to them.
    They immerse themselves in the content like someone taking a hot
    satisfies many needs. They are loyal to public broadcasting content and
    seek it out on other public television stations—even on cable.
  • They want variety and different genres through the night. Despite
    very different genres, core viewers will stick with the schedule.
  • They have, in every sense of the term, a relationship with the
    station and its programming.
    Many are members. If they aren’t, a lot of
    them have been members and could come back. In fact, core viewers are
    to indicate how members would react to programs.
  • But core viewers also find there are “too many repeats.” They
    watch most genres and monitor the station all the time, even during pledge.
  • Some are mad at the station because of current pledge practices;
    others just ignore pledge.
    (Pledge deserves its own polemic).

Fans of specialty cable channels resemble public television core viewers
in a number of ways: They’re loyal, they sample frequently and they’re
committed to content and the channel’s narrative voice. They know when
a program “does not belong on here,” most often because the errant
program lacks the narrative voice they have come to expect and respect.

However, the core values associated with public television programming
are not the same as those associated with Fox, Trinity Broadcasting Network,
Discovery or A&E. (We discuss public television’s core values at great length
elsewhere—see the papers on our website,

With core viewers like these, how should we schedule our channels? To answer
this, let’s introduce the notion of experiential scheduling.

Can multicasting help?

Some public broadcasters are placing hope in digital TV technology that
will allow them to multicast several streams of programs at once.

So far,
we see no evidence this will help stations maintain a broader cume. We don’t
see where public TV would find the substantial funds to pay for development
of new services with distinctly different appeals any time
soon. The barrier to success would be high: New services would have to be
attractive enough to support themselves in a crowded program environment.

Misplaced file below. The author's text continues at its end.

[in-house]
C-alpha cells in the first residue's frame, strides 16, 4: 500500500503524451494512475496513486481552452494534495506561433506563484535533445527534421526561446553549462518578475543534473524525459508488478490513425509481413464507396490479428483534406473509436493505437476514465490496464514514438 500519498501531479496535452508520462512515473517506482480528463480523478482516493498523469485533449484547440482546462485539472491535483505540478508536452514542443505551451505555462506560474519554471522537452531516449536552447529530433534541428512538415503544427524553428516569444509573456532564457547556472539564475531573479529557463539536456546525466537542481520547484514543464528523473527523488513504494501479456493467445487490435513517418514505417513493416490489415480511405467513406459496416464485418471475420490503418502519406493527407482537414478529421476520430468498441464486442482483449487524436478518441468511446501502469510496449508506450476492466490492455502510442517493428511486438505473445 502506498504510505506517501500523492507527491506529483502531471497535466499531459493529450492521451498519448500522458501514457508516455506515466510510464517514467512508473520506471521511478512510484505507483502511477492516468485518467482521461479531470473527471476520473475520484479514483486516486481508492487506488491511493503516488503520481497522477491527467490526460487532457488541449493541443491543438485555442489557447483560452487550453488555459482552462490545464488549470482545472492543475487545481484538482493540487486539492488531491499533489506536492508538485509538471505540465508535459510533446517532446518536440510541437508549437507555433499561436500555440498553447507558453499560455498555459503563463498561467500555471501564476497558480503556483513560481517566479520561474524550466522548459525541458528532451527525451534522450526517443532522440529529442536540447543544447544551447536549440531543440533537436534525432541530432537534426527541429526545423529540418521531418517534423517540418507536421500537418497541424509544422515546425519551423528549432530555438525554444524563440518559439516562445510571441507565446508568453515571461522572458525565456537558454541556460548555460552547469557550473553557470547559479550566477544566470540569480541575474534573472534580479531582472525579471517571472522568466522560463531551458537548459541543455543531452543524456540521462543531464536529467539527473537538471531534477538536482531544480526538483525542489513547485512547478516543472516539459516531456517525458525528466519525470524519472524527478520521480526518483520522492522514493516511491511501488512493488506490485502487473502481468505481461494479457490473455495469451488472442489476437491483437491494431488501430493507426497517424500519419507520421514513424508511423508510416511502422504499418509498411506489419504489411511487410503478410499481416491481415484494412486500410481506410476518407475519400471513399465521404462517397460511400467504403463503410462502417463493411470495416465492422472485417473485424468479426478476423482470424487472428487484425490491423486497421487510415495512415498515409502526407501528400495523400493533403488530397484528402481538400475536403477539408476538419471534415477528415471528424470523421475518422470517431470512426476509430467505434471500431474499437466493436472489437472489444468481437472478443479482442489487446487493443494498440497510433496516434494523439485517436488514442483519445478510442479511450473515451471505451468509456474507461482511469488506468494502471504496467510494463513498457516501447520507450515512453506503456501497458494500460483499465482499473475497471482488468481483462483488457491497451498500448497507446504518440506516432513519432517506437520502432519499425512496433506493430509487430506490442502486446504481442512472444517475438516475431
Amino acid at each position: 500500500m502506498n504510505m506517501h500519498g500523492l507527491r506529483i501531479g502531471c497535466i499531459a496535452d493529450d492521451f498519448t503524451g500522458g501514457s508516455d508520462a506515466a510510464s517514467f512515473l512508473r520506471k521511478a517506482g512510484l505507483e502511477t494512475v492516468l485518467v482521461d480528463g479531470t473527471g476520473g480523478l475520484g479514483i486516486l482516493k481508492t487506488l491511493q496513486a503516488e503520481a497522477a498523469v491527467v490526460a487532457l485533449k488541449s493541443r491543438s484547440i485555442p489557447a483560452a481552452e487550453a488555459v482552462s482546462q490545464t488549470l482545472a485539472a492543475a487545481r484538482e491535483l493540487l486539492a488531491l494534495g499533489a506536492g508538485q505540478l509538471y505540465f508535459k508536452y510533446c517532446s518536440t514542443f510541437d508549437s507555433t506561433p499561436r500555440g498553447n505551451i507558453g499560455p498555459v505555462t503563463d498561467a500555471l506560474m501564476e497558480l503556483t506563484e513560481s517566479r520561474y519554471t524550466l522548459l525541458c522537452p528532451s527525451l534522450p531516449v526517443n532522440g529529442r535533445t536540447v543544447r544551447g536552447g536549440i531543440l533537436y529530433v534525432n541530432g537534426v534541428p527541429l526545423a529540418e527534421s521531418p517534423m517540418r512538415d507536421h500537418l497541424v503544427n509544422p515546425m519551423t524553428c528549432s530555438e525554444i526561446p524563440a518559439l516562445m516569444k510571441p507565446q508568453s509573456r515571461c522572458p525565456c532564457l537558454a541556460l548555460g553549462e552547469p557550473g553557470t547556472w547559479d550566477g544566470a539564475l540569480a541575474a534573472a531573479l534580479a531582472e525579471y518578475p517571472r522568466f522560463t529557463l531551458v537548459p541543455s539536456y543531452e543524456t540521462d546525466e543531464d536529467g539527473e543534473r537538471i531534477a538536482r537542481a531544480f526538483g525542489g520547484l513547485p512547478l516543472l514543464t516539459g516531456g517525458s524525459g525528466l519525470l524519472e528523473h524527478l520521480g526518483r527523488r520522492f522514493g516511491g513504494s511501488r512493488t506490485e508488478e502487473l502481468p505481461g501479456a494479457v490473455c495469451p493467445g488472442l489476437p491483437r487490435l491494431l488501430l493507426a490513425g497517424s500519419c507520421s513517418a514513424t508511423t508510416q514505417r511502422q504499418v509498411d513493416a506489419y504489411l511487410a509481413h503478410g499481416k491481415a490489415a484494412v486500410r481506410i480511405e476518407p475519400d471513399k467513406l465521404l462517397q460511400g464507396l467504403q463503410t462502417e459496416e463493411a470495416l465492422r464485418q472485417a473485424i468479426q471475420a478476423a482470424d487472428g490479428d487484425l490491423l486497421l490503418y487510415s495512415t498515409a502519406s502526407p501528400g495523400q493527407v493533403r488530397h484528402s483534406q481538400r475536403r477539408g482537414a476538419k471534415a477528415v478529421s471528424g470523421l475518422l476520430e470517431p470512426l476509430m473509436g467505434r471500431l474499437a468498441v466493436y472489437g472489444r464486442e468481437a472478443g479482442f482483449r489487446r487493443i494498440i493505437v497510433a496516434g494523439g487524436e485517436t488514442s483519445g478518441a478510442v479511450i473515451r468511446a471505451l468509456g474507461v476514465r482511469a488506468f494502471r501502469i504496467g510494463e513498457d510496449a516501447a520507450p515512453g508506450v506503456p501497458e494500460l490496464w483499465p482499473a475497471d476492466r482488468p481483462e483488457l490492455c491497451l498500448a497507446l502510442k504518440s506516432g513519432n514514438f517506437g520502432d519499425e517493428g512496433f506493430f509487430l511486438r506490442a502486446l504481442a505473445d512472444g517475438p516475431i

It is more likely that additional channels will simply improve service
to our core audience by providing convenient repeats and programs similar
the NPS.
And that could be a good thing if it adds to the variety of programming and
yields more satisified core viewers and members.

What member-centric TV should look like

Core viewers — and station members — watch public television
differently from light or occasional viewers. Let’s think about what
core viewers and members expect from the schedule and often do not get. We
argue that
this may be helping to erode our audience.

Core viewers want to be engrossed viewers who immerse themselves in the
programming. When they tune in, they hope to find something that will pique
their interests.
They say coming to the channel is like having a conversation with a friend.
When you meet a friend, you want to have a good time talking and being together.
You don’t go to visit your friend to discuss Topic A and then leave
immediately — you
usually go on to chat about Topics B, C and D.

In member-centric scheduling, some of our old concepts no longer serve
our purposes.

Many of the scheduling practices in public television today are mechanical,
if not Victorian, in concept and execution. We need to rethink the priority
we give to audience flow and stacking of similar programs within an evening.

The mechanical view of scheduling is to put all the yellow boxcars together
and all the red oil tankers together. That is, we stack a few science programs
on a weeknight, some public affairs on Friday and some Britcoms on a Saturday
night. The mechanic’s criterion is that the programs belong together
because they’re all boxcars and the viewer interested in one boxcar
will stay tuned for the whole batch.

At its extreme, cable specialty
channels do